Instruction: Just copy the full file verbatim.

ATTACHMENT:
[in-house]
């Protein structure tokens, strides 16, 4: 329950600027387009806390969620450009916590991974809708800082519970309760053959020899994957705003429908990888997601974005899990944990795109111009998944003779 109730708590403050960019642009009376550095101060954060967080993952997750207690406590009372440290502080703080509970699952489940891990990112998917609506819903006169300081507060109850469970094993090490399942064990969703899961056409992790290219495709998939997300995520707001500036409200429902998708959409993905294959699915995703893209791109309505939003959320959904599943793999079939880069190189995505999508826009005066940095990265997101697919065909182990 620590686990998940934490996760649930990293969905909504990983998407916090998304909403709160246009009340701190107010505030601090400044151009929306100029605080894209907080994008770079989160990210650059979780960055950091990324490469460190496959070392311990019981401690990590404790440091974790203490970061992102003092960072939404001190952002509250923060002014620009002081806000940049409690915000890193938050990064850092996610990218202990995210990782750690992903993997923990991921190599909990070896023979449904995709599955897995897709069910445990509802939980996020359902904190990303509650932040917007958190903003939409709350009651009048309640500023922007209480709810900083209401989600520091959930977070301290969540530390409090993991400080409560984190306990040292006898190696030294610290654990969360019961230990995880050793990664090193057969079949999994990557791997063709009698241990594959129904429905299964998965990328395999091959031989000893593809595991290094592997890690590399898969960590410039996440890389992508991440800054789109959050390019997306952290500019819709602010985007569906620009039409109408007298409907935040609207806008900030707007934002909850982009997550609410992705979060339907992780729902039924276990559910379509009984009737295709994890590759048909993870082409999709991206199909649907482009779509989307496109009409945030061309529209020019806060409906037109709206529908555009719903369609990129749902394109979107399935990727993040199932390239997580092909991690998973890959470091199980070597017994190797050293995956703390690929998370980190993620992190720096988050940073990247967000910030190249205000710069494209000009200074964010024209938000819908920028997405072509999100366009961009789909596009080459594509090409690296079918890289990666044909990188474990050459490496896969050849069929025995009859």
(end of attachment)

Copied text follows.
[in-house]
């Protein structure tokens, strides 16, 4: 329950600027387009806390969620450009916590991974809708800082519970309760053959020899994957705003429908990888997601974005899990944990795109111009998944003779 109730708590403050960019642009009376550095101060954060967080993952997750207690406590009372440290502080703080509970699952489940891990990112998917609506819903006169300081507060109850469970094993090490399942064990969703899961056409992790290219495709998939997300995520707001500036409200429902998708959409993905294959699915995703893209791109309505939003959320959904599943793999079939880069190189995505999508826009005066940095990265997101697919065909182990 620590686990998940934490996760649930990293969905909504990983998407916090998304909403709160246009009340701190107010505030601090400044151009929306100029605080894209907080994008770079989160990210650059979780960055950091990324490469460190496959070392311990019981401690990590404790440091974790203490970061992102003092960072939404001190952002509250923060002014620009002081806000940049409690915000890193938050990064850092996610990218202990995210990782750690992903993997923990991921190599909990070896023979449904995709599955897995897709069910445990509802939980996020359902904190990303509650932040917007958190903003939409709350009651009048309640500023922007209480709810900083209401989600520091959930977070301290969540530390409090993991400080409560984190306990040292006898190696030294610290654990969360019961230990995880050793990664090193057969079949999994990557791997063709009698241990594959129904429905299964998965990328395999091959031989000893593809595991290094592997890690590399898969960590410039996440890389992508991440800054789109959050390019997306952290500019819709602010985007569906620009039409109408007298409907935040609207806008900030707007934002909850982009997550609410992705979060339907992780729902039924276990559910379509009984009737295709994890590759048909993870082409999709991206199909649907482009779509989307496109009409945030061309529209020019806060409906037109709206529908555009719903369609990129749902394109979107399935990727993040199932390239997580092909991690998973890959470091199980070597017994190797050293995956703390690929998370980190993620992190720096988050940073990247967000910030190249205000710069494209000009200074964010024209938000819908920028997405072509999100366009961009789909596009080459594509090409690296079918890289990666044909990188474990050459490496896969050849069929025995009859």